Artist's impression of the local neighbourhood of the Sun and its setting within our galaxy, the Milky Way (see insert above). The figure shows the positions of some bright stars (in white) in the sky as well as the eight Cepheids used in the investigation (in blue). After the rotation of the Milky Way had been accounted for (red arrow), it seemed that the Cepheids were all 'falling' towards the Sun (blue arrows). New, very precise measurements with the HARPS instrument have shown that this apparent 'fall' is due to effects within the Cepheids themselves and is not related to the way the Milky Way rotates. The motion indicated by the blue arrows is thus an illusion. Image: ESO.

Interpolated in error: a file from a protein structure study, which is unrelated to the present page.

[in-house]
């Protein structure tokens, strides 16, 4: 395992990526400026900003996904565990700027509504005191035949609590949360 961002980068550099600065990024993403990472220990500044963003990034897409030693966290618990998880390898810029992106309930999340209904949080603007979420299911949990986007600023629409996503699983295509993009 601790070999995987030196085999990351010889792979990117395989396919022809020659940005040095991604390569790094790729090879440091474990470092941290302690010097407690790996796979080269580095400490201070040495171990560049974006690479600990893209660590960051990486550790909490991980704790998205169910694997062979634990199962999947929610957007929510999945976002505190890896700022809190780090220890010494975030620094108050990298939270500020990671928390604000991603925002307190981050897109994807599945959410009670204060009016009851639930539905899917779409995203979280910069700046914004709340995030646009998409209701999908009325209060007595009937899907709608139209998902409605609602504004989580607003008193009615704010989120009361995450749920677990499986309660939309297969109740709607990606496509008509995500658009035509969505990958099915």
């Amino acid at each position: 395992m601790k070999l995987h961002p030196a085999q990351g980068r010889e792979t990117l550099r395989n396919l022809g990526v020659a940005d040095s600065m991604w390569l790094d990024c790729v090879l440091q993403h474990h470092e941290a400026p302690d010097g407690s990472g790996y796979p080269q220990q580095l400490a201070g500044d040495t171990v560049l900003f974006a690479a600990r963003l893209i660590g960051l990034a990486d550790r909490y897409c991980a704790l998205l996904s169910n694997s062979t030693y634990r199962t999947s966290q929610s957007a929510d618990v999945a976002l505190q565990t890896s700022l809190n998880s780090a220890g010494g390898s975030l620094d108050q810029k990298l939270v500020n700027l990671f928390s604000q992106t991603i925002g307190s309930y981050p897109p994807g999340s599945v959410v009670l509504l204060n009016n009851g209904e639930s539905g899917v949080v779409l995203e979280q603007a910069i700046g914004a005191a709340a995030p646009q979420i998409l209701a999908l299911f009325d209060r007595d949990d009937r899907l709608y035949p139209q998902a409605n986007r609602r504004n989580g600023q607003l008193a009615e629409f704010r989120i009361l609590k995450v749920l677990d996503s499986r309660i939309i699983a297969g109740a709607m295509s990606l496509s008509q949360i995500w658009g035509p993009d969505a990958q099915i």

A debate has raged for decades as to whether this phenomenon was truly related to the actual motion of the Cepheids and consequently to a complicated rotating pattern of our Galaxy, or if it was the result of effects within the atmospheres of the Cepheids themselves. Nardetto and colleagues observed eight Cepheids with the high precision HARPS (High Accuracy Radial Velocity Planetary Searcher) spectrograph, attached to the 3.6 metre ESO telescope at La Silla in Chile. HARPS is usually associated with planet hunting, but it also lends itself to determine precise radial velocities, that is, the speed with which something is moving towards or away from us.